Torbjörn Tegnhammar, leader of the Moderate Party on Malmö's council (front) campaigning with last week with Moderate Party leader Ulf Kristersson. Photo: Johan Nilsson/TT
Magnus Olsson, who leads the Sweden Democrats on Malmö City Council, said he had met his Moderate counterpart Torbjörn Tegnhammar to discuss how to oust Social Democrat mayor Katrin Stjernfeldt Jammeh.
“What we talked about was quite simply how we will be able to do it, if there is a possibility for the Sweden Democrats and the Alliance to push through this change of control, and how it might look at the end,” Olsson told the Sydsvenskan newspaper.
The talks show that the centre-right Conservative Party is willing to meet and hold discussions with its far-right counterpart at least at a city level, perhaps opening the way for a similar move nationally.
Tegnhammar stressed that he had not entered into formal negotiations with the anti-immigration party.
“It was discussion,” he told Sweden’s state broadcaster SVT. “I would like to insist that we are not cooperating or negotiating.”
Shortly after meeting Olsson, Tegnhammar met with Roko Kursar, the local leader of the Liberal Party,and Niels Paarup-Petersen, the leader of the Centre Party.
“We are keeping all discussions around how Malmö should be run to ourselves,” Paarup-Petersen said after the meeting. “Just now it’s about keeping your head cool until everything is in place.”
The three Alliance parties hold between them 20 of the 61 seats on Malmö's city council and 31 seats together with the Sweden Democrats.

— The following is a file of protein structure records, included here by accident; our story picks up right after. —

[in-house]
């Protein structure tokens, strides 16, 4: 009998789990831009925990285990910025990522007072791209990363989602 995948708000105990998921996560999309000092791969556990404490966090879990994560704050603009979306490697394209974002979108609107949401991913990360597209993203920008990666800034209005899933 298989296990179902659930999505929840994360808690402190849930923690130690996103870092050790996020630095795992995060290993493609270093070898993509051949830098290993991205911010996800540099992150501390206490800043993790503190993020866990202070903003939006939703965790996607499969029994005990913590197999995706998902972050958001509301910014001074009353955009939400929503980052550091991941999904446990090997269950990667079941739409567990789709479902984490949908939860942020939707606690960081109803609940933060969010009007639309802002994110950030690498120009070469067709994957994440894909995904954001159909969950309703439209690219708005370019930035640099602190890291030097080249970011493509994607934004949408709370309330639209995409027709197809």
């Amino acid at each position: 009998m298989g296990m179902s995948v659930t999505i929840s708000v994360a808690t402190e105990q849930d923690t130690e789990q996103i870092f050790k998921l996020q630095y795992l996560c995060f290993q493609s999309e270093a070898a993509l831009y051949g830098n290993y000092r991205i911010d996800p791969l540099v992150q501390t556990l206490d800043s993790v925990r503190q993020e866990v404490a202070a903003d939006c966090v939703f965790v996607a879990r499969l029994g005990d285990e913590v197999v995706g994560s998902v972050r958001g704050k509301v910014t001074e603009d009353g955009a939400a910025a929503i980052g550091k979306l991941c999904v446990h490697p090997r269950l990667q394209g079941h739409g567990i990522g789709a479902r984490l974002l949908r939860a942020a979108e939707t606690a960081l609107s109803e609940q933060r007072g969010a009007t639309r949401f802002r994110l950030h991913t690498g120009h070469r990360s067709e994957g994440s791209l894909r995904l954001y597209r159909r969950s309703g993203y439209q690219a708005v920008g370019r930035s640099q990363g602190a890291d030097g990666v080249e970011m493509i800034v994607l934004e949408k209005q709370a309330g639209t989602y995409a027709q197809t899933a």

This means means that they can theoretically oust the Social Democrats, Greens and Left Party, who hold 30 seats between them.
This could change once the final 3,000 votes finish being counted on Wednesday. If they shift just one seat over to the red-green bloc, then it will be able to maintain its grip on power.
It would also change if the leaders of the Centre or Liberal Parties felt that ousting the Social Democrats would leave them too dependent on the anti-immigration party.
Olsson has previously said that his party might be willing to help the Alliance replace the Social Democrats without demanding anything which would push the Centre Party or Liberal Party councillors out of the Alliance.
“I want to be clear with the Alliance: Don’t be frightened of us Sweden Democrats,” he said.
“We have no ambition to turn Malmö upside down and cause chaos. We are genuinely ready to take responsibility and do what we can to make sure a power shift happens and can work in practice.”
Olsson said that as his party and all three Alliance parties were committed to ousting the Social Democrats, the chance of success was “pretty good”.